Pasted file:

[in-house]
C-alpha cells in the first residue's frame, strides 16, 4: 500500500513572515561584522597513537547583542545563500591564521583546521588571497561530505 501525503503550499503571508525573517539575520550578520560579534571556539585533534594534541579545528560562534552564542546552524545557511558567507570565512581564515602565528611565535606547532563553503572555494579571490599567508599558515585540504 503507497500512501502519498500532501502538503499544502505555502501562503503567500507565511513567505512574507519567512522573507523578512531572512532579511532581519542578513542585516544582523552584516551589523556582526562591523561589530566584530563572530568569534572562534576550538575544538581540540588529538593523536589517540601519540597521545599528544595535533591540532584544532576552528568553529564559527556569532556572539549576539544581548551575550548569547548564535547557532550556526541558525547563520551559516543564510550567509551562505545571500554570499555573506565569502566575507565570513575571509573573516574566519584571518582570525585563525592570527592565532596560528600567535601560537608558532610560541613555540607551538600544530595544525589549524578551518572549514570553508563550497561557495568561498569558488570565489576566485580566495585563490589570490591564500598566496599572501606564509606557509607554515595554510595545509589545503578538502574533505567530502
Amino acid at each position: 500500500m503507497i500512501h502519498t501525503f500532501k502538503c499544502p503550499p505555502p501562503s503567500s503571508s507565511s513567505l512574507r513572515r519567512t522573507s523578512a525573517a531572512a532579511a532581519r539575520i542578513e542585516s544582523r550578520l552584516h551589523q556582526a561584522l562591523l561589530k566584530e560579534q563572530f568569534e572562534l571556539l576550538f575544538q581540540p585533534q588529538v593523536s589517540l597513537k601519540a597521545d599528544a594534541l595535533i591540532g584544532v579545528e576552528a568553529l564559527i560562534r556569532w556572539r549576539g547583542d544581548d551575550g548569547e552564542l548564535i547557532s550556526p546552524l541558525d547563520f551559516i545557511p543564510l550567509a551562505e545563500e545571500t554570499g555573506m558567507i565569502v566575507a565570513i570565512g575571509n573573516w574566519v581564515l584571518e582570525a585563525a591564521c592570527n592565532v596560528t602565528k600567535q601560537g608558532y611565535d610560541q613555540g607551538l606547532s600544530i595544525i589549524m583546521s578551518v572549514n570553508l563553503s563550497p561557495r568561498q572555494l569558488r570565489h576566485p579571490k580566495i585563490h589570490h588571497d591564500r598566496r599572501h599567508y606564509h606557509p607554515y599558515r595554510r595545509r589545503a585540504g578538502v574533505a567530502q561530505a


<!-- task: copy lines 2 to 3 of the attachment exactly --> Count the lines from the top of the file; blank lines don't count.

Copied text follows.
C-alpha cells in the first residue's frame, strides 16, 4: 500500500513572515561584522597513537547583542545563500591564521583546521588571497561530505 501525503503550499503571508525573517539575520550578520560579534571556539585533534594534541579545528560562534552564542546552524545557511558567507570565512581564515602565528611565535606547532563553503572555494579571490599567508599558515585540504 503507497500512501502519498500532501502538503499544502505555502501562503503567500507565511513567505512574507519567512522573507523578512531572512532579511532581519542578513542585516544582523552584516551589523556582526562591523561589530566584530563572530568569534572562534576550538575544538581540540588529538593523536589517540601519540597521545599528544595535533591540532584544532576552528568553529564559527556569532556572539549576539544581548551575550548569547548564535547557532550556526541558525547563520551559516543564510550567509551562505545571500554570499555573506565569502566575507565570513575571509573573516574566519584571518582570525585563525592570527592565532596560528600567535601560537608558532610560541613555540607551538600544530595544525589549524578551518572549514570553508563550497561557495568561498569558488570565489576566485580566495585563490589570490591564500598566496599572501606564509606557509607554515595554510595545509589545503578538502574533505567530502
Amino acid at each position: 500500500m503507497i500512501h502519498t501525503f500532501k502538503c499544502p503550499p505555502p501562503s503567500s503571508s507565511s513567505l512574507r513572515r519567512t522573507s523578512a525573517a531572512a532579511a532581519r539575520i542578513e542585516s544582523r550578520l552584516h551589523q556582526a561584522l562591523l561589530k566584530e560579534q563572530f568569534e572562534l571556539l576550538f575544538q581540540p585533534q588529538v593523536s589517540l597513537k601519540a597521545d599528544a594534541l595535533i591540532g584544532v579545528e576552528a568553529l564559527i560562534r556569532w556572539r549576539g547583542d544581548d551575550g548569547e552564542l548564535i547557532s550556526p546552524l541558525d547563520f551559516i545557511p543564510l550567509a551562505e545563500e545571500t554570499g555573506m558567507i565569502v566575507a565570513i570565512g575571509n573573516w574566519v581564515l584571518e582570525a585563525a591564521c592570527n592565532v596560528t602565528k600567535q601560537g608558532y611565535d610560541q613555540g607551538l606547532s600544530i595544525i589549524m583546521s578551518v572549514n570553508l563553503s563550497p561557495r568561498q572555494l569558488r570565489h576566485p579571490k580566495i585563490h589570490h588571497d591564500r598566496r599572501h599567508y606564509h606557509p607554515y599558515r595554510r595545509r589545503a585540504g578538502v574533505a567530502q561530505a